This is just a short condensed story about a young man from Pennsylvania. His study was engineering. He journeyed to the Alexandria area sometime between 1832 and 1834. A short time there after he made history in more ways than one and is little recognised today for his accomplishments.
In just a few year’s, Ralph Smith Smith bought and imported a steam engine on wheels that ran on a iron track.
Purchased 15 miles of right-a-way between the Red River and Lacompte , following Bayou Boeuf in the middle of many sprawling prosperous cotton plantations.
Around 1835 or a little later, the first railroad west of the Mississippi began operation.
It was probably the second railroad operating commercially in the United States.
It carried produce and passengers between the docks at Alexandria and Lecompte with stop’s along the way for cotton.
All this cotton was transported by the small steam engine to the docks on the Red River at Alexandria. Loaded aboard steam boats, which Smith Smith ended up owning at least three of and carried down river to New Orleans.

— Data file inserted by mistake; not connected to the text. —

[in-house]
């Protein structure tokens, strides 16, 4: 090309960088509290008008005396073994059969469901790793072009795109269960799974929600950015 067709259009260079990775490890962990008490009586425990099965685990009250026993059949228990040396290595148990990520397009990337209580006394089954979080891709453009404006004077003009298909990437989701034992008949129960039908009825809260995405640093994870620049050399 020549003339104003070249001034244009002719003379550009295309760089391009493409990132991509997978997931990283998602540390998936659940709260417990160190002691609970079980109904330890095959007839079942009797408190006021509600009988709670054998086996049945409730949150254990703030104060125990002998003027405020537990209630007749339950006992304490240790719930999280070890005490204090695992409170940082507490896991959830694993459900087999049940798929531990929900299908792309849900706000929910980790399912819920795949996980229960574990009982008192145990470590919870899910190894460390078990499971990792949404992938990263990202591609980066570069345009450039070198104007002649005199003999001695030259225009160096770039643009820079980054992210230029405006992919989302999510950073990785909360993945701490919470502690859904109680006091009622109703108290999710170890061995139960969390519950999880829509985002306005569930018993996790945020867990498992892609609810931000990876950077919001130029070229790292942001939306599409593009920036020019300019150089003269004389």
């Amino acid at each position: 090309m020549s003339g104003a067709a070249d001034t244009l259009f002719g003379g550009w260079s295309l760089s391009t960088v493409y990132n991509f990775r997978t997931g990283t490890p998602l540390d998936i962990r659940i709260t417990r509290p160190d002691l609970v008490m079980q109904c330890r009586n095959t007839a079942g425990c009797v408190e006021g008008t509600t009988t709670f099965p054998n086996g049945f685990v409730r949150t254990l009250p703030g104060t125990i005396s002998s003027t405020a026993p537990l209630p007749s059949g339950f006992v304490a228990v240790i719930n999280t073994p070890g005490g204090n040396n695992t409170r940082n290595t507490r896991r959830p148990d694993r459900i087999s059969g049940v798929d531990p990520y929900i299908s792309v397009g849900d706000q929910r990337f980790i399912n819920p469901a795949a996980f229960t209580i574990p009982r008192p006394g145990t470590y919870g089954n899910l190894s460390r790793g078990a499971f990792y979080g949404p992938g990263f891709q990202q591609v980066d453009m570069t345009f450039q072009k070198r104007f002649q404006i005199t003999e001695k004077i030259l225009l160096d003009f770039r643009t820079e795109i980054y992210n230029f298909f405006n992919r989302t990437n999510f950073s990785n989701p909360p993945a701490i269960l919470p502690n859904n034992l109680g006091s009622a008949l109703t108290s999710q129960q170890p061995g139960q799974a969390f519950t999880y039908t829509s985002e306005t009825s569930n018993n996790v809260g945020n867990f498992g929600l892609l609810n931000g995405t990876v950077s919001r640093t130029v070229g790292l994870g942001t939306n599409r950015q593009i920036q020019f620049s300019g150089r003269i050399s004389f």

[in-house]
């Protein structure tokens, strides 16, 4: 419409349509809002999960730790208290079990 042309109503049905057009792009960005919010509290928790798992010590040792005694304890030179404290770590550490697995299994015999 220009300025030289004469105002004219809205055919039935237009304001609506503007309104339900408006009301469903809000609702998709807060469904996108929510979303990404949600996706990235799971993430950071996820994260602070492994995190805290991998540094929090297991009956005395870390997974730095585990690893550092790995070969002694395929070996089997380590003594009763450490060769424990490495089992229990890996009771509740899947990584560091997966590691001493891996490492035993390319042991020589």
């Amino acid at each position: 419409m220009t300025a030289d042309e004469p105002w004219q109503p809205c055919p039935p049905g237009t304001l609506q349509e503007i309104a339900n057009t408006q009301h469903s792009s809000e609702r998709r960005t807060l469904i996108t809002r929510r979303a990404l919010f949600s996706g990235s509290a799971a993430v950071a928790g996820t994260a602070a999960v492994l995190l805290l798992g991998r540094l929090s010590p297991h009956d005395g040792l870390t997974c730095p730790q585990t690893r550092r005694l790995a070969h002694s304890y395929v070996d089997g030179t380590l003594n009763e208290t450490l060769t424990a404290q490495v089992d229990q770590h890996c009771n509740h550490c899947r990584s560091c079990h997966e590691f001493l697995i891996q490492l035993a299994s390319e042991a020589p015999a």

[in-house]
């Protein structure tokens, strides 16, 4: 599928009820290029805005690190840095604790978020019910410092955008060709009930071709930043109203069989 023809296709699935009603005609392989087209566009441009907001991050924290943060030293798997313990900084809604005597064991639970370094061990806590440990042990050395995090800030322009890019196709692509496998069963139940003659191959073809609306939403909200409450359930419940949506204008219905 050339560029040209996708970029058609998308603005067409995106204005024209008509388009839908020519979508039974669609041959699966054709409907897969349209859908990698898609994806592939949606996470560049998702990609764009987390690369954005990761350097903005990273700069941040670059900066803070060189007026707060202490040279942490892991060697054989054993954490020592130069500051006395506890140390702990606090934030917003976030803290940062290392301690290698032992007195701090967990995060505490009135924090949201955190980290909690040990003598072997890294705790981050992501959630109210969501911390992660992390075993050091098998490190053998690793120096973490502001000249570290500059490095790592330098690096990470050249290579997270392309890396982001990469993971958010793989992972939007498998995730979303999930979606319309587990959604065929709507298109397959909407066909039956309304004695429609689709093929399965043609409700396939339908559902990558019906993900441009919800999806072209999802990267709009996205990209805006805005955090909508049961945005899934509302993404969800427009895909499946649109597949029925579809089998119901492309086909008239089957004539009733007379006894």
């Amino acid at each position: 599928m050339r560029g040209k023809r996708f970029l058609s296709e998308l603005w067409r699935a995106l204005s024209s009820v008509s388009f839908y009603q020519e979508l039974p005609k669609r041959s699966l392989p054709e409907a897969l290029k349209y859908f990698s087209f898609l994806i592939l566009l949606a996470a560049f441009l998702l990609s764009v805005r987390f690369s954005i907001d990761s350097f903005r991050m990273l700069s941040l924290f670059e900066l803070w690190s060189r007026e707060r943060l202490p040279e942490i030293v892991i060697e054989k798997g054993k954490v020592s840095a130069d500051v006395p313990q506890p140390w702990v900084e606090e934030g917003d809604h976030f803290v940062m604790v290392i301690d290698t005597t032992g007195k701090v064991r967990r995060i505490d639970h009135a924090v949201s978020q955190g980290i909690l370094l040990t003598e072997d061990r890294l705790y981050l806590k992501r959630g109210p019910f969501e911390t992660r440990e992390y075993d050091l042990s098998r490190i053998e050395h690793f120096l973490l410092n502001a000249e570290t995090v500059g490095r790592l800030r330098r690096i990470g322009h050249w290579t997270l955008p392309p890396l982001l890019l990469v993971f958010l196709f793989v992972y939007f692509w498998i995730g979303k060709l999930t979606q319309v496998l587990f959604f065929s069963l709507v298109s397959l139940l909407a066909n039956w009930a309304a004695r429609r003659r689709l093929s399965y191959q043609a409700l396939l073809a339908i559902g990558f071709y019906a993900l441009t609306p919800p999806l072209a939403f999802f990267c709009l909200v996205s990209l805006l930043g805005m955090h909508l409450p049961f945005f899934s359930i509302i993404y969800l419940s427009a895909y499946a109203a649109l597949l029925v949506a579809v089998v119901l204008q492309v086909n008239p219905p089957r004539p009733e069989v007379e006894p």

Smith continued his prosperous ways till near the end of the Civil war, when the Union Army was reported to have destroyed the engine for fill on Baileys Dam or just pushed the locomotive into the river.
(Also reports have it pushed into the bayou.)
He is reported to have used his steam ships to furnish supplies to the Confederate army during the war.
After the war till his death he operated at least two plantations.
A 1877 map of Alexandria at the Louisiana History Museum in Alexandria, shows two parcels of land on Cassion Street as belonging to him at that time.
Ralph Smith Smith was born in 1806 and died in Alexandria in 1883.
Rapides Parish Court records show his estate at the time of his death was estimated at about $25,000.00.
We should make use in tourisum of the fact that Alexandria is the site of the second railroad in the United States and the first railroad west of the Mississippi river.